Together with this, make it a practice to praise yourself for the things you did every day. It should be huge — it can be a great intake meeting you had with the hiring manager or a nice response from a candidate — anything that gives you a little hint that you’re doing well — even by just going in the right direction.
2. Practice Digital Detox
An average person in the US spends up to 11 hours on social media per day. This leads to sleep deprivation, fear of missing out, social comparison, constant stress, we are on the dopamine
Overall, our brain consumes information but is not able to process it all. I know, reducing phone use for the few days completely sounds scary, but you can start from the small steps. Leave 30 minutes before bed and during the wakeup device-free. Set notifications off when you are out of the office. Do not look for the work-related stuff during the weekends. Be a real digital Robinson Crouse 🙃.
3. Prioritize work
As we know now, multitasking doesn’t exist, so think ahead of how to structure your day in the office. Determine your priorities for the week, month, and year — make them reasonable — and write them down and review them regularly to keep yourself focused on what matters to you.
Important: tell your manager you want to be successful at your job and ask them how they would measure that
4. Set boundaries.
It’s important that you also recognize those moments when you find yourself saying “yes” to any obligation — when you know you should really turn them down. Catch this tendency to overload yourself, and you’ll (hopefully) kick that bad habit to the curb and prevent this same situation in the future. When you tell your hiring manager that hiring 5 Senior Developers and having them started within 2 weeks is unrealistic to plan — you are not only taking care of yourself — you’re showing the maturity, as being a great professional also means setting up expectations realistically.
5. Switch off.
It is very hygienic to be engaged at work when you are working, but also being able to let go when you are in the other place. We all wear different hats and being mentally healthy means having a few of them — having different roles to self-realize. For this, I’d suggest you have a hobby which is completely disconnected from your work-related activities. It can be anything — starting from sailing to board games, or furniture fix, or video shooting. Just find yourself “a thing” which really excites you. For me, everything connected with motoric activities, where I need to operate my hands works perfectly: I enjoy cooking and playing squash. I also recently trying myself in dancing. Overall, sports activities are really handy here as they actually help you to produce dopamine and reduce cortisol — the stress hormone.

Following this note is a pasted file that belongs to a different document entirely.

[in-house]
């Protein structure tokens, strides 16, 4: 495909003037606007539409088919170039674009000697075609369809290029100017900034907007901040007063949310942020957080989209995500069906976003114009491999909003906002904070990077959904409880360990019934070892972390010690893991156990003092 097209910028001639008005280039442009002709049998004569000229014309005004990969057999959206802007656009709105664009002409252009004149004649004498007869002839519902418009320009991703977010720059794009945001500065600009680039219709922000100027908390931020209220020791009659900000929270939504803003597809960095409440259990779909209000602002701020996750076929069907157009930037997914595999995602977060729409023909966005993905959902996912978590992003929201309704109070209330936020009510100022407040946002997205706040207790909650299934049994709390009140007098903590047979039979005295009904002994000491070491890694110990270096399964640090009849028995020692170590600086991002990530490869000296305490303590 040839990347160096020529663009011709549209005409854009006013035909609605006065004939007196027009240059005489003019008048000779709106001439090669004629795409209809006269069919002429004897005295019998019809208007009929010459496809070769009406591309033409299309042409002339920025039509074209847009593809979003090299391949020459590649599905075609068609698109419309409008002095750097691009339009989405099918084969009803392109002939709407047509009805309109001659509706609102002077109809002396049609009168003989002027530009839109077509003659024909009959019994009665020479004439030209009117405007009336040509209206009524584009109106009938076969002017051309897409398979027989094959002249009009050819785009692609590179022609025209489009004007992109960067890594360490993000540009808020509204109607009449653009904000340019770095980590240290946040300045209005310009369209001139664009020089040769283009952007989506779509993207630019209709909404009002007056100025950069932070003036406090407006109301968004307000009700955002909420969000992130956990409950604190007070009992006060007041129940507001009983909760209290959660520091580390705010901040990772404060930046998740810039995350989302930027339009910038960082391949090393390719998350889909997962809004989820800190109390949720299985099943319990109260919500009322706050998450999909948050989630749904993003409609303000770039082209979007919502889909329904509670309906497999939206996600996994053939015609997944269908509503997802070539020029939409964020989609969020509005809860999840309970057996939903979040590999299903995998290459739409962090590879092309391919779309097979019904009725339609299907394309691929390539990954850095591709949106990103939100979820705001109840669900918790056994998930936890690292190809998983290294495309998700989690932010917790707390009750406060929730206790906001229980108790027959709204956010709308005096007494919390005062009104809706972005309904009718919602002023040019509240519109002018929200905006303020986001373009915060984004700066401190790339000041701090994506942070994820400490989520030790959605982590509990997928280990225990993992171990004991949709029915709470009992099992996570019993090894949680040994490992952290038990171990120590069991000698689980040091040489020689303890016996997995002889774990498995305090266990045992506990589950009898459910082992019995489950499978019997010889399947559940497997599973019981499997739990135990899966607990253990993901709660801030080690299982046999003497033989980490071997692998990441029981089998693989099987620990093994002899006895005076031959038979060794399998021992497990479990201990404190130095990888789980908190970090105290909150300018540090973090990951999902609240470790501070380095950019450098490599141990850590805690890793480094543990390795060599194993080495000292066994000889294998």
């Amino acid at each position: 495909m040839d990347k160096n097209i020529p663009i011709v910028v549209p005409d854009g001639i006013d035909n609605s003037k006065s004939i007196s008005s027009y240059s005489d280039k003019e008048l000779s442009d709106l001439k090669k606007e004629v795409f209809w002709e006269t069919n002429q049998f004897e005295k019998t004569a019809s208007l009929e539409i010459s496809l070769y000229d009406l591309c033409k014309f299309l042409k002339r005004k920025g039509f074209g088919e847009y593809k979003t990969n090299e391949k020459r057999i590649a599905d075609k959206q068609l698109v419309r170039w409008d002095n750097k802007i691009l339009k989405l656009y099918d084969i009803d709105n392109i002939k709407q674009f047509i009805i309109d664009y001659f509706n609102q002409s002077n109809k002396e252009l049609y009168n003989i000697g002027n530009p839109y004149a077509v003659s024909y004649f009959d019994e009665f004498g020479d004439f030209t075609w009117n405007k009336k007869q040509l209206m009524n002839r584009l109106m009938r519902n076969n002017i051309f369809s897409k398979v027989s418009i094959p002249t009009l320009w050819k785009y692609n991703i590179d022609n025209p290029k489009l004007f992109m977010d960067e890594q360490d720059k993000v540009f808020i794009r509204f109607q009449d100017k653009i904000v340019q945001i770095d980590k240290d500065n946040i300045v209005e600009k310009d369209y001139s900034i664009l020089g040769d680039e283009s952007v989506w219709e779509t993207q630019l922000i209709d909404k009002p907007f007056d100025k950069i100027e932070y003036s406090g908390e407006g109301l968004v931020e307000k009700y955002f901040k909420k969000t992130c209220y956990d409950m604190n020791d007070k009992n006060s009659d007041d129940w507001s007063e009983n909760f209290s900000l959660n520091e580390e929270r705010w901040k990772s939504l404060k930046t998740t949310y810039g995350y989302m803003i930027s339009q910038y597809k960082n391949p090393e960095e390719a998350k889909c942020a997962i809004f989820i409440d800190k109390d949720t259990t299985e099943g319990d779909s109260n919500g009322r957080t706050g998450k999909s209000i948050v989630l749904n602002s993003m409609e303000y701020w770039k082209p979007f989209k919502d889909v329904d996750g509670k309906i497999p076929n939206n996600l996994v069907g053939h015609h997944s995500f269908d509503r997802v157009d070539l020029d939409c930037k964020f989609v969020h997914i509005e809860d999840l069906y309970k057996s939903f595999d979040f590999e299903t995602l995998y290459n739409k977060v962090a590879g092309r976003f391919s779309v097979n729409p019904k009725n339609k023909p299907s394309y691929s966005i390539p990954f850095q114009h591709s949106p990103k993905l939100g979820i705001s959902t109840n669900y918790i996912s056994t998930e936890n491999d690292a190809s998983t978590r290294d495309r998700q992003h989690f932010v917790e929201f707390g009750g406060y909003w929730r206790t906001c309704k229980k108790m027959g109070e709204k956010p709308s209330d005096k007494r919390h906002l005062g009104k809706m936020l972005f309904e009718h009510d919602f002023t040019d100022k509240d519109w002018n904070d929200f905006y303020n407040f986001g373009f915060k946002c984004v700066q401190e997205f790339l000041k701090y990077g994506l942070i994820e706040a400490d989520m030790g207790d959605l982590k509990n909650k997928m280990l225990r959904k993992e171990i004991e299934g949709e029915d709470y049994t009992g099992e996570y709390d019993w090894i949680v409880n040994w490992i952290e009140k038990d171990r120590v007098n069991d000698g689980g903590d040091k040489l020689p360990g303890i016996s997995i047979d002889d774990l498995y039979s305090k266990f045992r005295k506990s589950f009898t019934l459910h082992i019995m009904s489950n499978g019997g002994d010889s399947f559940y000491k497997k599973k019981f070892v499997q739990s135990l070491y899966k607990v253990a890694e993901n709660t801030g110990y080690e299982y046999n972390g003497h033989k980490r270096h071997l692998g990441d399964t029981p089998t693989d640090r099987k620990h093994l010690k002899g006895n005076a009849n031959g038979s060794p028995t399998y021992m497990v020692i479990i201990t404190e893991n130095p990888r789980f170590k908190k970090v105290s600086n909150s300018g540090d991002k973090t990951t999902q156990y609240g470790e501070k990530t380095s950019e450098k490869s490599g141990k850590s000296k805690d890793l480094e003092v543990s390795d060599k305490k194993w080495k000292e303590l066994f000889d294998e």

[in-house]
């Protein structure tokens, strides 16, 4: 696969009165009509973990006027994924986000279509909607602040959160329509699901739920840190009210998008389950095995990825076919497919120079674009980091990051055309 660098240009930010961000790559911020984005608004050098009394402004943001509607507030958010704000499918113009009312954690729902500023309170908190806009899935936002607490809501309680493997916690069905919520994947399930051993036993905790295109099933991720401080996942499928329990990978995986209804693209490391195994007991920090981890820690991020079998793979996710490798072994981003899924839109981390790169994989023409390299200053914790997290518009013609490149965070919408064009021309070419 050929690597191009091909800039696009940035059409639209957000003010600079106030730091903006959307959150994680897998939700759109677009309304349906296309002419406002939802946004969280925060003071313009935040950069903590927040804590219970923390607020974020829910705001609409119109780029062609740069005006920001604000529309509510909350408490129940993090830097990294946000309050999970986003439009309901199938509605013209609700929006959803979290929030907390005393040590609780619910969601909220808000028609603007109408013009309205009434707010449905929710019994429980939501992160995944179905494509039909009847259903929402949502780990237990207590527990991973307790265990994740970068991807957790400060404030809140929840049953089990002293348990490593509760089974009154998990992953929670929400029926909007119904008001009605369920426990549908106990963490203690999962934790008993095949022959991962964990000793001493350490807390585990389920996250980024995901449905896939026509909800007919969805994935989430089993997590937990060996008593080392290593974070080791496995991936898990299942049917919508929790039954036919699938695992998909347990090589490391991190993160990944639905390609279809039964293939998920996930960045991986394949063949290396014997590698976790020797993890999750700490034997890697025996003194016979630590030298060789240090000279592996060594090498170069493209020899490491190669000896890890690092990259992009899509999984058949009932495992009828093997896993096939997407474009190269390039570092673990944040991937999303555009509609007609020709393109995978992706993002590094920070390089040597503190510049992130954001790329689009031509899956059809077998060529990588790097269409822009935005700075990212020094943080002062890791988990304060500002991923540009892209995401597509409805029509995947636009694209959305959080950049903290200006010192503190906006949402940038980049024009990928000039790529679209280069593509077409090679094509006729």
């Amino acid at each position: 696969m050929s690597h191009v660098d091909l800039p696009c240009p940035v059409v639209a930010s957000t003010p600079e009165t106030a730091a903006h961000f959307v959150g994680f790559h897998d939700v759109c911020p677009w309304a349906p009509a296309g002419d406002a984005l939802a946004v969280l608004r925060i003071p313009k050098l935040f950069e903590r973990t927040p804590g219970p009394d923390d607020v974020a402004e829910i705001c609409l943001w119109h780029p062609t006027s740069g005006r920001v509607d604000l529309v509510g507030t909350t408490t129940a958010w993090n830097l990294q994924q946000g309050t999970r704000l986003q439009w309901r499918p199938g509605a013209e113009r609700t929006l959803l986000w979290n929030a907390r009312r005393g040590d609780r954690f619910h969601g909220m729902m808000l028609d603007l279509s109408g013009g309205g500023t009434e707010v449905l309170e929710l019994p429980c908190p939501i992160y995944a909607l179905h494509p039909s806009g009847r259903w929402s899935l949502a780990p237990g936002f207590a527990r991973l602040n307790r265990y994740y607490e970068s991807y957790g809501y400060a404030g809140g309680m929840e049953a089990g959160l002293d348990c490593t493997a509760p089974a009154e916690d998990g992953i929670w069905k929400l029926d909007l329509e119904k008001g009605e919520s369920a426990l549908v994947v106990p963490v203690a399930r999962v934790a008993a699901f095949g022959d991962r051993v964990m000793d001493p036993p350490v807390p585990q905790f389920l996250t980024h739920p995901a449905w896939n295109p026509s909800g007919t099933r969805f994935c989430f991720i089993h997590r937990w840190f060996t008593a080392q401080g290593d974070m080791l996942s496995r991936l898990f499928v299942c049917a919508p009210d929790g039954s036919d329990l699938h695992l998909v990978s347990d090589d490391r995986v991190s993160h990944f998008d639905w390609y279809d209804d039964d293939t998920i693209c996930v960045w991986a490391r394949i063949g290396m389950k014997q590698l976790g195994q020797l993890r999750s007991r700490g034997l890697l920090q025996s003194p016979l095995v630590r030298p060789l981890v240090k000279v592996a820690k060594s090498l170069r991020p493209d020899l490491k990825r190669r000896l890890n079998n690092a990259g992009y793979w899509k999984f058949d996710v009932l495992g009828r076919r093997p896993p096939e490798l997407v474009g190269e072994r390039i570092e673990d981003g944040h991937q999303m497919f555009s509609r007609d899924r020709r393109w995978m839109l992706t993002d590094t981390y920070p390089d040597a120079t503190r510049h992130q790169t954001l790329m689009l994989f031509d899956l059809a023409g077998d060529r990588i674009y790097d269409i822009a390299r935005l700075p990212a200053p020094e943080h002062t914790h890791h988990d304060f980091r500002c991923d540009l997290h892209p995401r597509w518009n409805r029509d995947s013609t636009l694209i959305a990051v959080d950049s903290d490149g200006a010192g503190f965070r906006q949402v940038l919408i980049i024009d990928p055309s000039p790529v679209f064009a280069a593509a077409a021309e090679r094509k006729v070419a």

5. Give a (f*cking) damn
It’s not about a positive psychology approach, but: sometimes, being in a crappy place can be the perfect opportunity to make some new choices. Each situation has 2 perspectives, sometimes the second one is just too blurred. What if being burnt out is an opportunity to take a stand in your life?
Burnout can be the shot in the arm you need to start pursuing your dreams, or new occupation, or shift to priorities which really matters to you. Maybe now’s the perfect time to switch into a different role. Maybe you need more autonomy, or maybe you want to create something that truly matters.
In my case, being a project-based recruiter helps me to have more spare time for the other activities which I’m interested in life & take brakes. It allowed me to spend more time on things I’m passionate about — career coaching, learning a new language, preparing for the speaker's gigs, mastering my cooking skills 😋. Not being constantly overwhelmed about the work also made me like it more, and look rather on a brighter side.
Last but not least:
Remember, we are human, and no human is perfect . And no-one supposes to be happy every second of their life. Being vulnerable is making us alive, but also makes us stronger, as we stay authentic and honest with ourselves and the people around us. It’s okay to be not okay. It’s not forever, it will pass. The discomfort we are feeling usually is a signal from our body that something has to be changed. For better. It’s easier said then make an everyday practice, but here is a principle I’d like to pitch. Especially for us, as HR professionals, who are constantly dealing with people and helping them with finding the job or feeling happy at their companies.
This is a Part 1 of Burnout Series articles. The next one will be dedicated to the organizations — and how toxic culture causing employees burnout & what they should focus on to fix it.